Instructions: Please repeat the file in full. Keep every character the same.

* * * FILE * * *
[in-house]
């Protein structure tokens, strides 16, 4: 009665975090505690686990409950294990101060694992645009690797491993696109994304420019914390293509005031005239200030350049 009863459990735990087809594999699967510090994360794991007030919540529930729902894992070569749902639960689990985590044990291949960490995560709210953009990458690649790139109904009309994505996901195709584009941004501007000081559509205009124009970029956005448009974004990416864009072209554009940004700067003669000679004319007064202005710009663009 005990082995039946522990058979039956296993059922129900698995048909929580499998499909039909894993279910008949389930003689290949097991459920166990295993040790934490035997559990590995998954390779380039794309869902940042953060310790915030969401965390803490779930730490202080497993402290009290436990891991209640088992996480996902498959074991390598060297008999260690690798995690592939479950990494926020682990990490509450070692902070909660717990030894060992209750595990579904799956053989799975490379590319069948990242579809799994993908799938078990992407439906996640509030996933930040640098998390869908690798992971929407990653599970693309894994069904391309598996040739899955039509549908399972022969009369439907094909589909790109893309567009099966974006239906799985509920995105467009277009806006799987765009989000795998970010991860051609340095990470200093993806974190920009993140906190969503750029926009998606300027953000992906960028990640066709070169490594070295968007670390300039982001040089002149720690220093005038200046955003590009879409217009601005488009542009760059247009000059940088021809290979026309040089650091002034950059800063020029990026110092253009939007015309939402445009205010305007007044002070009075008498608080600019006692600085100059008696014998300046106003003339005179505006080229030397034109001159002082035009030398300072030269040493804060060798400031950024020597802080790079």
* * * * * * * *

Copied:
[in-house]
């Protein structure tokens, strides 16, 4: 009665975090505690686990409950294990101060694992645009690797491993696109994304420019914390293509005031005239200030350049 009863459990735990087809594999699967510090994360794991007030919540529930729902894992070569749902639960689990985590044990291949960490995560709210953009990458690649790139109904009309994505996901195709584009941004501007000081559509205009124009970029956005448009974004990416864009072209554009940004700067003669000679004319007064202005710009663009 005990082995039946522990058979039956296993059922129900698995048909929580499998499909039909894993279910008949389930003689290949097991459920166990295993040790934490035997559990590995998954390779380039794309869902940042953060310790915030969401965390803490779930730490202080497993402290009290436990891991209640088992996480996902498959074991390598060297008999260690690798995690592939479950990494926020682990990490509450070692902070909660717990030894060992209750595990579904799956053989799975490379590319069948990242579809799994993908799938078990992407439906996640509030996933930040640098998390869908690798992971929407990653599970693309894994069904391309598996040739899955039509549908399972022969009369439907094909589909790109893309567009099966974006239906799985509920995105467009277009806006799987765009989000795998970010991860051609340095990470200093993806974190920009993140906190969503750029926009998606300027953000992906960028990640066709070169490594070295968007670390300039982001040089002149720690220093005038200046955003590009879409217009601005488009542009760059247009000059940088021809290979026309040089650091002034950059800063020029990026110092253009939007015309939402445009205010305007007044002070009075008498608080600019006692600085100059008696014998300046106003003339005179505006080229030397034109001159002082035009030398300072030269040493804060060798400031950024020597802080790079």